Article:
Housing affordability is worse for women study shows

Report highlights significant gender, racial gaps

Housing affordability is worse for women study shows

A new analysis highlights the disparity of incomes by gender and race and how it impacts housing affordability.

Mortgage website FREEandCLEAR has considered recently-released Census Bureau data from 2017 which showed a median household  income of $61,372, up 1.8% year-over-year.

However, when split by gender, the median income was $60,843 for men but $41,703 for women, some 46% lower. That means that a man on the median income could afford a home priced at $412,127, while for a woman the budget will only stretch to $282,356.

The report notes that there are 15.4 million female family households but just 6.4 million male family households.

The Census Bureau data reveals that the median income grew 2.6% for men in 2017 but declined 0.5% for women, creating a 3.1% gap.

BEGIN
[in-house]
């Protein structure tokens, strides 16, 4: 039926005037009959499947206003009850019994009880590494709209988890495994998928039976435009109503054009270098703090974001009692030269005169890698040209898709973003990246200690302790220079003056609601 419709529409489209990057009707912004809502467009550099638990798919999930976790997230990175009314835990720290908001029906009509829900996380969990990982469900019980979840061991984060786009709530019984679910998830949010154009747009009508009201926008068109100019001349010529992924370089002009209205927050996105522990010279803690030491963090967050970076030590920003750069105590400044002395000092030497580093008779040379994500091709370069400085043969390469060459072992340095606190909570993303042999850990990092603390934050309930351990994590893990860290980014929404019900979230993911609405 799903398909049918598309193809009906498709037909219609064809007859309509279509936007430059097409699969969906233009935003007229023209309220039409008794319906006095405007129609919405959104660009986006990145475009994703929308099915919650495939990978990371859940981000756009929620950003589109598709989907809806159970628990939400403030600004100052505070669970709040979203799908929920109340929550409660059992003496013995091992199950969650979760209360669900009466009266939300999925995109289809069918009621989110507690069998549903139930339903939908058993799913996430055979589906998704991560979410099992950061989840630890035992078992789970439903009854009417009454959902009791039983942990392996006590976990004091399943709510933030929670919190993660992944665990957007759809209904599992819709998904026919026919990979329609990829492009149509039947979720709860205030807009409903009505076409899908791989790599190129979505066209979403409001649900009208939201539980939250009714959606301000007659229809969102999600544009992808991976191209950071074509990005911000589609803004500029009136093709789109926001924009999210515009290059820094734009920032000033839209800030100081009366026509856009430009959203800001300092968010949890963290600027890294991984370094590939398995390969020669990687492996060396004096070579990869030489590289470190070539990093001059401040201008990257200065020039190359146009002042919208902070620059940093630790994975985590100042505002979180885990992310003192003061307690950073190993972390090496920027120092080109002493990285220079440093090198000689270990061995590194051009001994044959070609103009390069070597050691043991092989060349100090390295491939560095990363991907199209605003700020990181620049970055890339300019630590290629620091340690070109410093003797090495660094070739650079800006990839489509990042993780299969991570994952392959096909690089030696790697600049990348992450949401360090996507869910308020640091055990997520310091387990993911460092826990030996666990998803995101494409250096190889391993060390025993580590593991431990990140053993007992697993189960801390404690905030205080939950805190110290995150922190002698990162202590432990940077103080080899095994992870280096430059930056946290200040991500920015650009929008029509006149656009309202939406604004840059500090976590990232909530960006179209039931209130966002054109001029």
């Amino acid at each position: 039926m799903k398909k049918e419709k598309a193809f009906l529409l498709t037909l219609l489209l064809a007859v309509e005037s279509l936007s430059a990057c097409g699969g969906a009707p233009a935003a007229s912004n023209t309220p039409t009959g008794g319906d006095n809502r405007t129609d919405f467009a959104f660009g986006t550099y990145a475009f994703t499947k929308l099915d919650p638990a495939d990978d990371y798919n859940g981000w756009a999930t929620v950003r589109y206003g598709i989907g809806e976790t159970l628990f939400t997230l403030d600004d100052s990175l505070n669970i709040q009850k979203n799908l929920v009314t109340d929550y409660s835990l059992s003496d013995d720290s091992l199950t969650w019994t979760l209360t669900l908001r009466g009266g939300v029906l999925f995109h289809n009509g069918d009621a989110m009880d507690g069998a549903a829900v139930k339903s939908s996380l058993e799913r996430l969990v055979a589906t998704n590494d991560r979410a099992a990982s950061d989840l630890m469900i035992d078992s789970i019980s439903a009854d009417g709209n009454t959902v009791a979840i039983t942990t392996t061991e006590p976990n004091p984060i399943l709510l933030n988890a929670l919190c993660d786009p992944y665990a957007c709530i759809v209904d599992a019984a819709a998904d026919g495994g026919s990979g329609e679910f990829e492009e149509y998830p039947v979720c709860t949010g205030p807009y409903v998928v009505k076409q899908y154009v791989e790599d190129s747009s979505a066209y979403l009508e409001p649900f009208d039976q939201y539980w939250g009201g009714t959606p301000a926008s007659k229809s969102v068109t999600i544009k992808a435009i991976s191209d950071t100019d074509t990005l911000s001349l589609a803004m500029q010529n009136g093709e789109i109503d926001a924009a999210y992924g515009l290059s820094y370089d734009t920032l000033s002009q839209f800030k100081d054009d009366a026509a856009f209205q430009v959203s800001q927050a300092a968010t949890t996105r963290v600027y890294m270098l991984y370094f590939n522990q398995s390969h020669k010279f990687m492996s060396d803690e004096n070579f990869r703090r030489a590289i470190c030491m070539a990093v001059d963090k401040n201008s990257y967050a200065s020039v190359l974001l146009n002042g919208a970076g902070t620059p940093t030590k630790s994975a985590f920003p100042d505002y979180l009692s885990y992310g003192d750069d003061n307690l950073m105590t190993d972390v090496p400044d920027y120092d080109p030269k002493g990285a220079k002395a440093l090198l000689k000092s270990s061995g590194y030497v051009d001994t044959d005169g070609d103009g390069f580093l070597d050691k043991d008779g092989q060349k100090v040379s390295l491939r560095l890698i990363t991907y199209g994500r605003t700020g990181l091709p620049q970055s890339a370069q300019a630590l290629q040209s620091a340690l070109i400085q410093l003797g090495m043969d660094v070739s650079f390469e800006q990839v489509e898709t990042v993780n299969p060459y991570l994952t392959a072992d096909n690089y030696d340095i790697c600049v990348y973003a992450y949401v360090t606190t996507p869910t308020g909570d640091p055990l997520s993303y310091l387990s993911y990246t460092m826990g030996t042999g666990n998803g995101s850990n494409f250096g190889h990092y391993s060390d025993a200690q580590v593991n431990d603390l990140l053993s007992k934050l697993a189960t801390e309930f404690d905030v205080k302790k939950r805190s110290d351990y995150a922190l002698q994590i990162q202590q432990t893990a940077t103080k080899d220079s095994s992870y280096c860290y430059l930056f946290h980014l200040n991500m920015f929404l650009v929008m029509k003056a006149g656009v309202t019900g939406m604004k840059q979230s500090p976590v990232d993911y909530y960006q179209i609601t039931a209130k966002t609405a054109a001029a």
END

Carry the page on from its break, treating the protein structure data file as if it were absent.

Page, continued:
Wide variations by race

The income gap and resulting housing affordability is also significant when race is considered.

The analysis shows wide disparity among the four groups used by the Census Bureau - Asian, Black, Hispanic and White.

Asians have the highest median household income in the US at $81,331. Then come Whites at $68,145, Hispanics at $50,486, and Blacks at $40,258.

That means a spread of home affordability from the $550,858 affordable by a median income Asia household through to the $272,250 that a Black median income household could afford.

Income growth is also disparate with White and Hispanic households increasing by 2.6% and 3.7% respectively, while Asian and Black households saw declines of 2.2% and 0.2% respectively.

Homes are still affordable

Despite the gaps in ability to afford homes across genders and races, homes are still affordable at a national level.

The analysis shows a median income of $415,637 and median home prices of $321,633 for new homes and $245,950 for existing homes.